Elizabeth R. Marty


Elizabeth Marty


Elizabeth Weyburn Rolph (Marty) was born on September 19, 1911 in Hanford, WA and was predeceased by her husband, Dave Marty, her parents, Curtis and Elsie Rolph, and her sister Margaret McBride.

Her friends and relatives called her Betty, T.M.(tough mother) everyone else addressed her as Mrs. Marty.  She enjoyed an honestly amazing life because of her passionate curiosity, her love of nature, of people, of music and literature and everything positive, including life itself. Honored by being teacher of the year, Elizabeth was probably one of the greatest elementary school teachers because of these blessings and her ability to get you to do and see things, even when you didn’t want to at first. She was an inspirational treasure that will be greatly missed.

Her growing up years were those of a true pioneer on the family Peach Orchard on the banks of the Columbia River in Hanford, WA with her little sister and great friend, Margaret. Her father, the son of a wealthy, east coast inventor, built the home she was born in from driftwood he rafted in from the Columbia River. Her mother, an educated (school teacher), elegant, determined lady transplanted from upstate New York, said it was an inextinguishable task to keep the never ending sand from creating small dunes as it blew in, at will, from under the door.  The next ranch home came in a package from Sears and Roebuck.

After 7 years and a particularly nasty drought the family moved to Seattle during the depression. Her father happily put on a suit and tie and later finished his career in the business office of Carnation Farms, which was located in what is now University Village.  Betty attended Ravenna Elementary, Roosevelt High School and studied piano.  She finished her college education by graduating from Seattle Pacific University.  As a shy, reticent teenager it took great courage to begin teaching school in Renton, WA at the age of 19.

Betty was one of those gals who loved to cross country ski (was one of the first women Mountaineers), sail her own flat bottom sailboat on lake union (her father, who taught her, was an ice boat racer from Wisconsin), swim (in Puget Sound until in her late 80’s), beach comb, hike, smell nature, check out all wildlife…and their homes.. experience wind, rain and fast water of any kind, poke at all plant life, on land and sea,  and spend countless hours in the sun reading.  Preferably seated in an inner tube on the beach. Then there was the infinite diversity of pets at quantity…..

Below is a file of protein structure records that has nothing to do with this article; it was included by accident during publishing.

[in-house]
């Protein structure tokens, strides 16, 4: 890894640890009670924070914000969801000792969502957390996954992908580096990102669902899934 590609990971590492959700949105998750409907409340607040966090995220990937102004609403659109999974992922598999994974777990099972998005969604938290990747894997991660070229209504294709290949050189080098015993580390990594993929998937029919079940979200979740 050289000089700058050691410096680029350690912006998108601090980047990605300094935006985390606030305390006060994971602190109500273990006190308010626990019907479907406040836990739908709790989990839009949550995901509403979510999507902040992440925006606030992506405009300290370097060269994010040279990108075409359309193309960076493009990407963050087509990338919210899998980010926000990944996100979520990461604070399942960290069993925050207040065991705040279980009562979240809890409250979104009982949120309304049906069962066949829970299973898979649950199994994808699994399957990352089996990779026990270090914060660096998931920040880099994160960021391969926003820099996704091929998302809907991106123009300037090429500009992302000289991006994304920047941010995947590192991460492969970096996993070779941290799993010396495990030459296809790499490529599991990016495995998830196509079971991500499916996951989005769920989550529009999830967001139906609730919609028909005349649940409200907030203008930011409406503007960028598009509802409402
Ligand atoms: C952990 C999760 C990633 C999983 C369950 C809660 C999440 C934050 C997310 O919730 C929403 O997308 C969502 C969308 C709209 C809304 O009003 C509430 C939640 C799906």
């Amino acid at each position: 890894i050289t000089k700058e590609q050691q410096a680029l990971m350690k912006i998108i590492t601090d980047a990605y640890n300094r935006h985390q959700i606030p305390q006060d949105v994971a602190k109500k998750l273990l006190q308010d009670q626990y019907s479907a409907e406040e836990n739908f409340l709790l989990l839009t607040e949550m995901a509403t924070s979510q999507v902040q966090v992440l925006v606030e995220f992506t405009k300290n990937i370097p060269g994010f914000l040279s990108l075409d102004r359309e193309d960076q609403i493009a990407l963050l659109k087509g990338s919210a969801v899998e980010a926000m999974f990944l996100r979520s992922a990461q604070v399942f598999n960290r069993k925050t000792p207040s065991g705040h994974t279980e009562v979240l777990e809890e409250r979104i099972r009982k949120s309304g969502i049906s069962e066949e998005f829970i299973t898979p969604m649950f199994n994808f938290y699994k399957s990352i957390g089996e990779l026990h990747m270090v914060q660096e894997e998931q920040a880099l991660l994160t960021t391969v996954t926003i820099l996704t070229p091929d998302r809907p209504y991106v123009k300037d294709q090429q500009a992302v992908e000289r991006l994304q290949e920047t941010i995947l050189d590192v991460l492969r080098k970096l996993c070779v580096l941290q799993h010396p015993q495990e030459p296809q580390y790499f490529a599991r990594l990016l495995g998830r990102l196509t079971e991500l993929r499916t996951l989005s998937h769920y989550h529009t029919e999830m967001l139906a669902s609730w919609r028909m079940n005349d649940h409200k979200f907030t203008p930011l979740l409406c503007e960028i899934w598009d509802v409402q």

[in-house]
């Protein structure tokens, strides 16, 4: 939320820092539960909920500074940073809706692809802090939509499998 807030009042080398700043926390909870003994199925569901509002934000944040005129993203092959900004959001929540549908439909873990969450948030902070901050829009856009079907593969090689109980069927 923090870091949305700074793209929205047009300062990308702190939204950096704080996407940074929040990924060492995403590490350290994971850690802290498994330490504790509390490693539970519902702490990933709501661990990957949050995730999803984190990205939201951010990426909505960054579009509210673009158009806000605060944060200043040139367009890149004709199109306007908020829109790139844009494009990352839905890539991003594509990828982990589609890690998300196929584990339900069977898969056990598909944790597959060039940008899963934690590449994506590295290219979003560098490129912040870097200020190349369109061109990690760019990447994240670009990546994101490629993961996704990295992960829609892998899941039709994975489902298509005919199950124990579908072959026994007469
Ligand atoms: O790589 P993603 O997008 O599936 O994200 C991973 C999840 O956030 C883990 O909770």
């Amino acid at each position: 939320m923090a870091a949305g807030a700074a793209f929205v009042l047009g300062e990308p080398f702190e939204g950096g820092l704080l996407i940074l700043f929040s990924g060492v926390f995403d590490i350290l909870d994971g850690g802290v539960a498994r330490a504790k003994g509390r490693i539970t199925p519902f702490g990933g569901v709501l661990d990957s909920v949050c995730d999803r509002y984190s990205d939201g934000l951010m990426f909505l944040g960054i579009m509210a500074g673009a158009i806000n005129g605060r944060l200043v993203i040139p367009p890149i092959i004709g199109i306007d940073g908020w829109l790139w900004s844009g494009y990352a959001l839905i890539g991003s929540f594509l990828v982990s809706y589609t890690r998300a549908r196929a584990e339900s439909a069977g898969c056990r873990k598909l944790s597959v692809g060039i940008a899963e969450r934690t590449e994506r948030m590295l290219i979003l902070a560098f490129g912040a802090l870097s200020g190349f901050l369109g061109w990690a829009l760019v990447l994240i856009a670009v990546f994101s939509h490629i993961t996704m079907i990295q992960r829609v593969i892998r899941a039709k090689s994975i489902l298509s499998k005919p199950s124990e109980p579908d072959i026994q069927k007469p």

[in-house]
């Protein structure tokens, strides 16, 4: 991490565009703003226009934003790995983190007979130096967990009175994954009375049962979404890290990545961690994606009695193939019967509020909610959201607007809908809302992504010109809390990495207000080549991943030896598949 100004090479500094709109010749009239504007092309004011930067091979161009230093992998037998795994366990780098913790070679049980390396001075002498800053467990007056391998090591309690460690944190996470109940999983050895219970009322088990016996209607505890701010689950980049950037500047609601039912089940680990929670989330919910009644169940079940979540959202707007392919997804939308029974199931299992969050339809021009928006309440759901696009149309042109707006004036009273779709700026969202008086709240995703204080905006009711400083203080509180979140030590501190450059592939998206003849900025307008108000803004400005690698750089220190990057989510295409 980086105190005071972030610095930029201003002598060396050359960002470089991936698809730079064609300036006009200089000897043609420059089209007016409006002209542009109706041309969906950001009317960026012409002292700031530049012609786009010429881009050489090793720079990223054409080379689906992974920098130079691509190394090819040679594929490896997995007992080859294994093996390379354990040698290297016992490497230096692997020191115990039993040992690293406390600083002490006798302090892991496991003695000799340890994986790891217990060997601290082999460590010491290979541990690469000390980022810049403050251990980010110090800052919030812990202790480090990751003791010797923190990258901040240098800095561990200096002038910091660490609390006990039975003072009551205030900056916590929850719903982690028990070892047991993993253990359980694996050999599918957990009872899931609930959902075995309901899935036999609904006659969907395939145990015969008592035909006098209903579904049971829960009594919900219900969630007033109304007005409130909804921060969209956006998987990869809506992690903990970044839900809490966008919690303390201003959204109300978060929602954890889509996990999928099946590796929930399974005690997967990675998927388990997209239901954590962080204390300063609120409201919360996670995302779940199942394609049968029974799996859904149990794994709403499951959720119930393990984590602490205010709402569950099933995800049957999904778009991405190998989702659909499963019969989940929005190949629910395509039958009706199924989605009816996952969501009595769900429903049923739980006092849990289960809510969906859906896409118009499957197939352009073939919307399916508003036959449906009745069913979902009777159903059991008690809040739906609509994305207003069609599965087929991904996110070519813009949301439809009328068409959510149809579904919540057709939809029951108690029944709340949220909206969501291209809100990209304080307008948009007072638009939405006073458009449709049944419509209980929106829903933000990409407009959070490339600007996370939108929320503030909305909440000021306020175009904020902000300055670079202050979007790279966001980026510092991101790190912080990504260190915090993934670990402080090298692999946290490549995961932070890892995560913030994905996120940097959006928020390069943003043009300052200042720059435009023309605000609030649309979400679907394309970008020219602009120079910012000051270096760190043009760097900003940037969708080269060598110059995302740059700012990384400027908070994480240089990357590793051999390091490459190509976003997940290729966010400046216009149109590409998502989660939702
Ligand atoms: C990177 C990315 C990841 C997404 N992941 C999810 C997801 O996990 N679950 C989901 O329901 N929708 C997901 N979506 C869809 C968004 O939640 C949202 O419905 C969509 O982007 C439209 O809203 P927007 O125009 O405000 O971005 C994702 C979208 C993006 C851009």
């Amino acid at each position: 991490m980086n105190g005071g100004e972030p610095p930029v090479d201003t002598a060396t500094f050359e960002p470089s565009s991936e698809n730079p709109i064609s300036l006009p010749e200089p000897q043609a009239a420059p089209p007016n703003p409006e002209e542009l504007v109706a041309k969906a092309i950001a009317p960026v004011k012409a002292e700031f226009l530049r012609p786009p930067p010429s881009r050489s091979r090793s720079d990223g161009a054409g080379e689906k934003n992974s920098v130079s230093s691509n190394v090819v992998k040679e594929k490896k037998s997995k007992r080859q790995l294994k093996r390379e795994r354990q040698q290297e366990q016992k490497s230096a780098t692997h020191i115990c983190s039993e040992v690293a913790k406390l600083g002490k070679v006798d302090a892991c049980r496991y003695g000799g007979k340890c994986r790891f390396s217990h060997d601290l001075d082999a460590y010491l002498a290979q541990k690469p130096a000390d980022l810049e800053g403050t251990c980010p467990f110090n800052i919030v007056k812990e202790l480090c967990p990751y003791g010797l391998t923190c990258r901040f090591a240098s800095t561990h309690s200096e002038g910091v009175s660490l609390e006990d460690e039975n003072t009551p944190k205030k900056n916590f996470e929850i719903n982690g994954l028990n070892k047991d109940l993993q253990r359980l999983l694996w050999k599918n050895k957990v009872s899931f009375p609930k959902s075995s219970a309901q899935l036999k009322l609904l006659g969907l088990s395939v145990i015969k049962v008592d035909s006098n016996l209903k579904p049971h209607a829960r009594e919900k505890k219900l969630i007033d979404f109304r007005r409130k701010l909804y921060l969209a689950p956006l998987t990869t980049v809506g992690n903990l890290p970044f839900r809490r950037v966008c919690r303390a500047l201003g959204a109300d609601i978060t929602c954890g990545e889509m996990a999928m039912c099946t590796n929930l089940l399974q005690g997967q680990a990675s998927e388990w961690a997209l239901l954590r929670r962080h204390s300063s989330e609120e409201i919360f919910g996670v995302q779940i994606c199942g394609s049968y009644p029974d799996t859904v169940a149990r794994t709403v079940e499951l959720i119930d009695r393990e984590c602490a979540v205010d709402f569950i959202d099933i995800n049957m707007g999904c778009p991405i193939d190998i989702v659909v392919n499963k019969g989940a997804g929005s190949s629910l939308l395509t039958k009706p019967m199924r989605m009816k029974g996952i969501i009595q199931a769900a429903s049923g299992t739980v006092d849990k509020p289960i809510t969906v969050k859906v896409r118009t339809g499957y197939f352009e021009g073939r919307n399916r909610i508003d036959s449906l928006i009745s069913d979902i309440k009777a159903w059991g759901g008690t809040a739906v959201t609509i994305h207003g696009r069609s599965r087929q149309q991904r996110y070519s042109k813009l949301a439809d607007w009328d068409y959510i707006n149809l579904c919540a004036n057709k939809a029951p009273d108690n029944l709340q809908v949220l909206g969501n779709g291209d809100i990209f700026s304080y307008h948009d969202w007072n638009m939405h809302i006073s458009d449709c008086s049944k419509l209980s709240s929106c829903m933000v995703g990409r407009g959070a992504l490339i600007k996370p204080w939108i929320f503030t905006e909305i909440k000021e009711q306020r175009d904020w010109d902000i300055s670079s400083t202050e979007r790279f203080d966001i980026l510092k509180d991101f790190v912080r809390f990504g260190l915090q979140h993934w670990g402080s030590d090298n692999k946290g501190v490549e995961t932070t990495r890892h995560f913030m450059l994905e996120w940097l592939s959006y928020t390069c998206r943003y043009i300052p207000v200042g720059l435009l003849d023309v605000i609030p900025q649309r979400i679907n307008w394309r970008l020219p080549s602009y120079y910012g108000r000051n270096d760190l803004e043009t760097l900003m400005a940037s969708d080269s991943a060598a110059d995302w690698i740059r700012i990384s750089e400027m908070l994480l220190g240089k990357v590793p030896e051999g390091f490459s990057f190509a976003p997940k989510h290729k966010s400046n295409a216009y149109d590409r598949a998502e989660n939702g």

She never drove a car.  Her long term boyfriend, Berwin, an avid outdoorsman and hunter was killed in the line of duty during WWII. He was the driver for General George Patton. They had an English Springer Spaniel, who was named Gunga Din after a Rudyard Kipling character in one of his famous poems. That was the first in a line of infamous pets of the same  persuasion… all named “Dinny”.

A believer all her life, Betty enjoyed attending the University Presbyterian Church. She based and lived by Christian principles.

She met her husband Dave one summer vacation, while on one of her many adventures, at a rooming house in Bend, Oregon. They met in the kitchen, definitely not one of her favorite places, while attempting to cook eggs.  They immediately found that they shared the love of the sense of humor of author James Thurber. Both of them were reading “The Thurber Carnival” while performing their culinary arts (!)  laughing out loud at the same time.  It was perfect.

Dave, an intellectual, well read, Southern California surfer was fighting forest fires in the remote Bend country.  Tall and slender with a crushingly handsome face, dark wavy hair with a famous blonde streak and a magnetic personality, he was the one. He too loved literature, the big screen, music (Frank Sinatra and the big bands), he was a self taught eloquent philosopher and student of history, sports fan, loved unusual strong coffee and chocolate, and would willingly spend spare time reading and exploring… things Betty held exceptionally dear.  They got married after a very short courtship, in San Francisco.  It was still summer.  They stayed in Bend for awhile then moved to Tacoma where Dave went to work for United Airlines and they adopted 2 children within 18 months of each other.  More wonderfulness for Betty as she passionately adores children. They stayed in Tacoma for about 4 years then moved to Seattle to be nearer her aging parents and Dave’s new job at United Pacific Railroad.

I’m her daughter, so I can honestly tell you that my childhood was a treasure trove of adventure, books, magazines, weather… the more adverse the better and hopefully included lightening, the entire outdoors, anything that grew or had been growing, water of all kinds, seaweed, shells, sand, rocks, sticks, interesting shapes in nature… color, art…words and weird places to swim including ice ponds on Mt. Rainier. Then there was the shopping!